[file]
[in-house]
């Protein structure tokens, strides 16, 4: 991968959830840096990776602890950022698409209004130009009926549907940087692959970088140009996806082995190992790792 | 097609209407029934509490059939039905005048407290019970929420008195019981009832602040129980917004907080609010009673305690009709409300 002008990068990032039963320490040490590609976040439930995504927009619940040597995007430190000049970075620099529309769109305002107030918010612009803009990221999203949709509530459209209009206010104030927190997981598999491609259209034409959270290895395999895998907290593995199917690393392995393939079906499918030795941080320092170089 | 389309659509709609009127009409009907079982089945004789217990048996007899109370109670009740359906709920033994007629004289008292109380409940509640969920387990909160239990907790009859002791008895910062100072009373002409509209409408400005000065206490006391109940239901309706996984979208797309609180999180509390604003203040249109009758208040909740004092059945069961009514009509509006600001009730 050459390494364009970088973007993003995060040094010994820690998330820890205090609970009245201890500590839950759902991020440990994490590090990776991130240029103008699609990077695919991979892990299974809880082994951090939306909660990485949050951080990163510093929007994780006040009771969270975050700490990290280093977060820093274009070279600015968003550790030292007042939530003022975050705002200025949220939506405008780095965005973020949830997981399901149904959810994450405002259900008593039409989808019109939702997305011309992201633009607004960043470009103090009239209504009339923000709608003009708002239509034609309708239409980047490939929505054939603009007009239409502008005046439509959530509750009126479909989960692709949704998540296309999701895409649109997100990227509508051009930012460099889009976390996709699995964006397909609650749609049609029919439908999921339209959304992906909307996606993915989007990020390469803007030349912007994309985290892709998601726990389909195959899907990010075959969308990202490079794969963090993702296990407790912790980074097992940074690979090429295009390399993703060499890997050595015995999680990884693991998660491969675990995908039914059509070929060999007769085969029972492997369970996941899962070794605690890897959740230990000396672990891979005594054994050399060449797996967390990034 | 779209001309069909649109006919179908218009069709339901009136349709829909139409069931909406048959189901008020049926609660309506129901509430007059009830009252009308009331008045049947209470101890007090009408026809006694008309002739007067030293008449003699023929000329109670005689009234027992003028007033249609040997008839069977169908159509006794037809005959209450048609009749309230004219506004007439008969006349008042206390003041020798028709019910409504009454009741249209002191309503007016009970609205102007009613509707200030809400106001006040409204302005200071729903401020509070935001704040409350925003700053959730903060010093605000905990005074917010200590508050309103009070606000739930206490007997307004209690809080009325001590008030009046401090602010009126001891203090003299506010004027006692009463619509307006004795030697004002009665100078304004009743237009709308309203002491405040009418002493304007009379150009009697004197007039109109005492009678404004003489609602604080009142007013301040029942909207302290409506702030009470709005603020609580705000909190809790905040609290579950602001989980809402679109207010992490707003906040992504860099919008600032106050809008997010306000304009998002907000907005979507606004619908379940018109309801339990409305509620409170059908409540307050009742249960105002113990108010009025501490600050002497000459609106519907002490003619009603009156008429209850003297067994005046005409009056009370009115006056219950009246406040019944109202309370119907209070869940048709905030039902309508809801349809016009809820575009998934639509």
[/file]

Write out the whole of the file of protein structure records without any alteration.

[in-house]
């Protein structure tokens, strides 16, 4: 991968959830840096990776602890950022698409209004130009009926549907940087692959970088140009996806082995190992790792 | 097609209407029934509490059939039905005048407290019970929420008195019981009832602040129980917004907080609010009673305690009709409300 002008990068990032039963320490040490590609976040439930995504927009619940040597995007430190000049970075620099529309769109305002107030918010612009803009990221999203949709509530459209209009206010104030927190997981598999491609259209034409959270290895395999895998907290593995199917690393392995393939079906499918030795941080320092170089 | 389309659509709609009127009409009907079982089945004789217990048996007899109370109670009740359906709920033994007629004289008292109380409940509640969920387990909160239990907790009859002791008895910062100072009373002409509209409408400005000065206490006391109940239901309706996984979208797309609180999180509390604003203040249109009758208040909740004092059945069961009514009509509006600001009730 050459390494364009970088973007993003995060040094010994820690998330820890205090609970009245201890500590839950759902991020440990994490590090990776991130240029103008699609990077695919991979892990299974809880082994951090939306909660990485949050951080990163510093929007994780006040009771969270975050700490990290280093977060820093274009070279600015968003550790030292007042939530003022975050705002200025949220939506405008780095965005973020949830997981399901149904959810994450405002259900008593039409989808019109939702997305011309992201633009607004960043470009103090009239209504009339923000709608003009708002239509034609309708239409980047490939929505054939603009007009239409502008005046439509959530509750009126479909989960692709949704998540296309999701895409649109997100990227509508051009930012460099889009976390996709699995964006397909609650749609049609029919439908999921339209959304992906909307996606993915989007990020390469803007030349912007994309985290892709998601726990389909195959899907990010075959969308990202490079794969963090993702296990407790912790980074097992940074690979090429295009390399993703060499890997050595015995999680990884693991998660491969675990995908039914059509070929060999007769085969029972492997369970996941899962070794605690890897959740230990000396672990891979005594054994050399060449797996967390990034 | 779209001309069909649109006919179908218009069709339901009136349709829909139409069931909406048959189901008020049926609660309506129901509430007059009830009252009308009331008045049947209470101890007090009408026809006694008309002739007067030293008449003699023929000329109670005689009234027992003028007033249609040997008839069977169908159509006794037809005959209450048609009749309230004219506004007439008969006349008042206390003041020798028709019910409504009454009741249209002191309503007016009970609205102007009613509707200030809400106001006040409204302005200071729903401020509070935001704040409350925003700053959730903060010093605000905990005074917010200590508050309103009070606000739930206490007997307004209690809080009325001590008030009046401090602010009126001891203090003299506010004027006692009463619509307006004795030697004002009665100078304004009743237009709308309203002491405040009418002493304007009379150009009697004197007039109109005492009678404004003489609602604080009142007013301040029942909207302290409506702030009470709005603020609580705000909190809790905040609290579950602001989980809402679109207010992490707003906040992504860099919008600032106050809008997010306000304009998002907000907005979507606004619908379940018109309801339990409305509620409170059908409540307050009742249960105002113990108010009025501490600050002497000459609106519907002490003619009603009156008429209850003297067994005046005409009056009370009115006056219950009246406040019944109202309370119907209070869940048709905030039902309508809801349809016009809820575009998934639509």